At War with Patronising Signs

This is a guest post by Alice Bell.

Part of my usual cycle route to work goes through Clapham Common. It
has a long cycle lane through the middle which runs alongside a
similar strip of standard pavement for everyone else.

I tend to avoid the cycle lanes in parks if I’m in a hurry to get
anywhere (as I often am on the way to work…) simply because I don’t
feel I can go as fast there as I can on the roads. As a cyclist in a
park, I know I’m dangerous if I go fast, so I tend to see them as a
space to travel through for fun rather than function. But in this
case, even cycling slowly on this lane is much quicker than going
around the park, and a more leisurely slew through the greenery of the
park makes for a nice pause between Brixton and the Kings Road.

In recent weeks, I’ve been annoyed by this sign next to the cycle lane:

this annoys me

I’m a considerate cyclist, but I’m not so egotistical to assume the
sign is just for me.
I know some cyclists tend to push through the park fast, and that they do
not always stop for pedestrians at crossings. I can understand why
people might have complained to the council and they’ve felt the need
to put a sign up.

It still annoys me though. Because when I do cycle (oh so
considerately) through the park’s cycle lanes I constantly have to
deal with other park users lack of consideration as they blithely
traipse up and down the cycle lane as if it was another pavement and
generally get in my way. Joggers and buggy-pushers are annoying, but
the dog-walkers are just plain dangerous, and frankly I find all these
interlopers a bit dim and selfish for taking up space assigned for us
cyclists.

So, I’ve been tempted to add to that sign with several more, ones that
ask the walkers, joggers, parents and dog walkers to be considerate
too. Then I realised how small the notice pointing it out it is a
cycle lane in the first place is:

this annoys me

Or here’s a wider shot of the big ‘be a considerate cyclist’ notice
next to the cycle lane and it’s general labeling:

this annoys me

It’s like those shared pedestrian and cycle spaces with tiny bike
signs so cyclists using it get tutt-tutted at by pedestrians who don’t
realise we are actually encouraged to cycle in the pavement here.
Indeed, when I stopped to take this photo I spotted two cyclists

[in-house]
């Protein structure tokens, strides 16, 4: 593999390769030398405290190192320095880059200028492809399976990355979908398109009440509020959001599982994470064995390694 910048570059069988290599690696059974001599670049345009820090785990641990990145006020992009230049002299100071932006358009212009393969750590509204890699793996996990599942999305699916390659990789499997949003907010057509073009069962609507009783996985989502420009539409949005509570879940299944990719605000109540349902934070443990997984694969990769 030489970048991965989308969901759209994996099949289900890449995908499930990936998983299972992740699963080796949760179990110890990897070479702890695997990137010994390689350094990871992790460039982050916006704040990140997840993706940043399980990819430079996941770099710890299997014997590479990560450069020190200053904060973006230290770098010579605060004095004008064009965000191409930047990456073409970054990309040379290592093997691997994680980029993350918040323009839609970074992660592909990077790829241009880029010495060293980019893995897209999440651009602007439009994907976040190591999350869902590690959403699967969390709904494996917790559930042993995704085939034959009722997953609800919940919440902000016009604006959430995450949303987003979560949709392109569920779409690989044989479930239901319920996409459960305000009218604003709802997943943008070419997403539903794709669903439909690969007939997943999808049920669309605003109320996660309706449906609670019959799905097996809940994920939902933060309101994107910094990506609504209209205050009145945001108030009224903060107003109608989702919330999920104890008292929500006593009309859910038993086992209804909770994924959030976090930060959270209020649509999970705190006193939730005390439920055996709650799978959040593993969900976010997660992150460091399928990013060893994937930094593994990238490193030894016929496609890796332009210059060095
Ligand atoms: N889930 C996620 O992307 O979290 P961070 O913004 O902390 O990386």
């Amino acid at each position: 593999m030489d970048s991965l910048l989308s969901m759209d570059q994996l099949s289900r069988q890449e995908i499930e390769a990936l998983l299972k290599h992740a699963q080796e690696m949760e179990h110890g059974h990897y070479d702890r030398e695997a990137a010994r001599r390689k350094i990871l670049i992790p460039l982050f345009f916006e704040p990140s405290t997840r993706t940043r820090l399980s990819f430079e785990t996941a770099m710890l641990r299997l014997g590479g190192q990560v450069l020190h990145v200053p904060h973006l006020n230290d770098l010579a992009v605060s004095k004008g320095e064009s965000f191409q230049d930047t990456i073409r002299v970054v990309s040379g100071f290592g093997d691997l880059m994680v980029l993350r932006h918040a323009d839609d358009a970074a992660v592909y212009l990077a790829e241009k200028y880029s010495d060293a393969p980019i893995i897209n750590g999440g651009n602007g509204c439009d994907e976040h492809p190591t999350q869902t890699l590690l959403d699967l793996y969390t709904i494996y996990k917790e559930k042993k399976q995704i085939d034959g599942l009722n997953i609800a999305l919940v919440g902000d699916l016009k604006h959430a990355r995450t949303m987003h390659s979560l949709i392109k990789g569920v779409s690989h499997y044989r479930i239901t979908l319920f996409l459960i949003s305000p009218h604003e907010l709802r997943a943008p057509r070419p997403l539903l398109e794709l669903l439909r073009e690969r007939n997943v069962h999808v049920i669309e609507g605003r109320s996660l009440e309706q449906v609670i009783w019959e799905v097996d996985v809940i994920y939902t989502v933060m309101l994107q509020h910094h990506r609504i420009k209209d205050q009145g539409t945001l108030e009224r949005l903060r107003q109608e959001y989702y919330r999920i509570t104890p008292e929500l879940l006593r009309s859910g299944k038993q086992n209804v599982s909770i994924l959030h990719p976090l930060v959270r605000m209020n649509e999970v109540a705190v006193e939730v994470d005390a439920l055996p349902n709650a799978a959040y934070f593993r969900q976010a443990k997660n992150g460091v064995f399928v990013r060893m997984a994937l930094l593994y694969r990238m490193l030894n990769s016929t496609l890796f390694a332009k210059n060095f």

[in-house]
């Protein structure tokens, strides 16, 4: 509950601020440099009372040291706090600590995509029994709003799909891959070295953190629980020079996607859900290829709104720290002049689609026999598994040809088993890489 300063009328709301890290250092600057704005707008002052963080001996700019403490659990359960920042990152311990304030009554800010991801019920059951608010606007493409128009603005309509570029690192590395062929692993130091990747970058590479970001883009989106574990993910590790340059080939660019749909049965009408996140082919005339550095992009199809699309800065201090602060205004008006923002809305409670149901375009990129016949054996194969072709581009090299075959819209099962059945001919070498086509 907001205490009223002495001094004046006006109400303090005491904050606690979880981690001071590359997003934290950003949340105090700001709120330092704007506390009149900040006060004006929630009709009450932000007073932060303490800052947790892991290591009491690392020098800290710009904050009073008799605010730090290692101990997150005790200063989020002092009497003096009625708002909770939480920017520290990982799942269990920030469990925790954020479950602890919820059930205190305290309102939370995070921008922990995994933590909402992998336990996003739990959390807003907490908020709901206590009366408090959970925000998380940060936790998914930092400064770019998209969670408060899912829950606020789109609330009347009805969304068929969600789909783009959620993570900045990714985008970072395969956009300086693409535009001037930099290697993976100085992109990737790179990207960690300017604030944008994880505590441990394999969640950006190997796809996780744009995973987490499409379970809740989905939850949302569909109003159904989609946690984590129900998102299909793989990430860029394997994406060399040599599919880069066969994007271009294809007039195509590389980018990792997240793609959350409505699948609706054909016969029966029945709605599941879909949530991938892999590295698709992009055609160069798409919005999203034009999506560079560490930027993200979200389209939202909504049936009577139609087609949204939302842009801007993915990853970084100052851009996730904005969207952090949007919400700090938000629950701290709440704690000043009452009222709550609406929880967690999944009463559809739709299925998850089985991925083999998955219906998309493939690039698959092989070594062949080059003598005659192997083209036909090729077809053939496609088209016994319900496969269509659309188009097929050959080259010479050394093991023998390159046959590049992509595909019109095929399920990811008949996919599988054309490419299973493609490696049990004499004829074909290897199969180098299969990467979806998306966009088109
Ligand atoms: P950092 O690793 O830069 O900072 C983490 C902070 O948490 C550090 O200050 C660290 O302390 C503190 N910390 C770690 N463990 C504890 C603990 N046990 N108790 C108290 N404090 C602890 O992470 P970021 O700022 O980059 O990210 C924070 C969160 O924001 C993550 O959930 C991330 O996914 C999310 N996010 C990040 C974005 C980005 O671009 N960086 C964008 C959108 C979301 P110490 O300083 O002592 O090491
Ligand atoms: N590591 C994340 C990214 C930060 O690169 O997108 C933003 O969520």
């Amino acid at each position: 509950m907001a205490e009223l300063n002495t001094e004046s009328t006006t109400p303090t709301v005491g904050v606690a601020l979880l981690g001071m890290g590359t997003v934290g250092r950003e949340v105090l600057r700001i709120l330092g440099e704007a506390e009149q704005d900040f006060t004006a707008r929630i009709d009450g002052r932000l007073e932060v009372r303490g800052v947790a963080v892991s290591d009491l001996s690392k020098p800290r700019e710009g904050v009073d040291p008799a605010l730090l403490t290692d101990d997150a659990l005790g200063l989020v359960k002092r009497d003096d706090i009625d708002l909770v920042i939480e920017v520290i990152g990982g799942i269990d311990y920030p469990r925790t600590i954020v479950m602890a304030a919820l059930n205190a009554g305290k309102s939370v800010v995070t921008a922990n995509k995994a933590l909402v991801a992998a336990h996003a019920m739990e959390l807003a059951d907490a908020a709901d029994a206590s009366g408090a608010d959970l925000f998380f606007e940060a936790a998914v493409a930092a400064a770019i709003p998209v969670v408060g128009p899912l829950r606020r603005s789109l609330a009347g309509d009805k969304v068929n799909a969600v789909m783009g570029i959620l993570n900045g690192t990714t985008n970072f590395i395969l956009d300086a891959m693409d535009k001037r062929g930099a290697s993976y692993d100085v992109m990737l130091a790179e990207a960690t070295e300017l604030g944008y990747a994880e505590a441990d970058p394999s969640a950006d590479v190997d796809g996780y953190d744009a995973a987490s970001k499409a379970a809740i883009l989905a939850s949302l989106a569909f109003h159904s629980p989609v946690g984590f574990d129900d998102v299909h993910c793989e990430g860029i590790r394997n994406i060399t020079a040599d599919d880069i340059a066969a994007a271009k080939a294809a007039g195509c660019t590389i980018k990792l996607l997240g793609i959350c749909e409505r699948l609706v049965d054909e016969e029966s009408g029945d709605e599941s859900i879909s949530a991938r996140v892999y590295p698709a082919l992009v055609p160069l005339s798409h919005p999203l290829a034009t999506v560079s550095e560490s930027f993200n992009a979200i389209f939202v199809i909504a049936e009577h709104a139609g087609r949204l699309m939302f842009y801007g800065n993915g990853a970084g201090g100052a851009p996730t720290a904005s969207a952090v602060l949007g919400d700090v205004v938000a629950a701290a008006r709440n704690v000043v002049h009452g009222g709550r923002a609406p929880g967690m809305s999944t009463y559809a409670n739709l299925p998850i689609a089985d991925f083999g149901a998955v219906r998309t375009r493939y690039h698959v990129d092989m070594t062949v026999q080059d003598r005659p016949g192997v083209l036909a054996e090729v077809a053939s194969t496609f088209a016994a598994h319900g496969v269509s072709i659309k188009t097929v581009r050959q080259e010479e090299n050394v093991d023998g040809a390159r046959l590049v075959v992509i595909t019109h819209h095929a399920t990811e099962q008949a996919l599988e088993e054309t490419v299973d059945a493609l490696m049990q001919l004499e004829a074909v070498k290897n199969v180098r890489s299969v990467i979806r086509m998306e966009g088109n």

riding down the pedestrian lane. They knew cycles were allowed through
that bit of the park, but the signage is so bad it was hard for them
to tell where to go.

This is all a long way of saying: Dear Lambeth Council, I totally get
why people might have complained and you felt the need to put that
sign up, but maybe if you just labelled the cycle lane more obviously
a cycle lane in the first place (as it is in many other parks in
London) more people might work out how to be considerate for
themselves. We’d all rub along together a bit more effectively, and
you wouldn’t need to be so patronising (or label cyclists as the ones
at fault…). At least worth a try, no? Totally with you on the no
BBQ’s thing though – the stench of petrol in the summer is horrid and
it leaves ugly marks on the grass. Yours, with love, etc etc.

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5 responses to “At War with Patronising Signs

  1. It is symptomatic of the culture in the UK, really rather sad, why can the adults behave like grown up and take responsibility for their actions. On the roads things are if any thing worse, lets face it, no one dies in our parks due to disrespectful cycling. Whereas on the roads there are an estimated 800 deaths a year due to disrespectful driving.

    Oddly 92% of British drivers say they feel safe on the roads, even though this is the most dangerous thing they do in their everyday lives. Must by the power of £830m a year with the motor industry pays for advertising.

  2. Yes I had the same thought when I saw these signs. It seems that picking on the tiny number of inconsiderate cyclists is more important than the huge number of dangerous drivers. I’m sooooo glad the non-existent war on the motorist is over.

  3. For a short period, before these signs were put up, there were other signs that suggested that anyone cycling at more than walking speed would be liable to a heavy fine. The new signs have appeared after protests about the old ones.

  4. I remember vividly a visit to Germany some 20 years ago. I was shouted at walking through Verden an Der Aller for straying on to parts of the pavement marked as cycle paths. I soon learned to recognise and respect them.

  5. I love those realy long dog leads – you can cover a lot of ground with those and stop cyclists completly.

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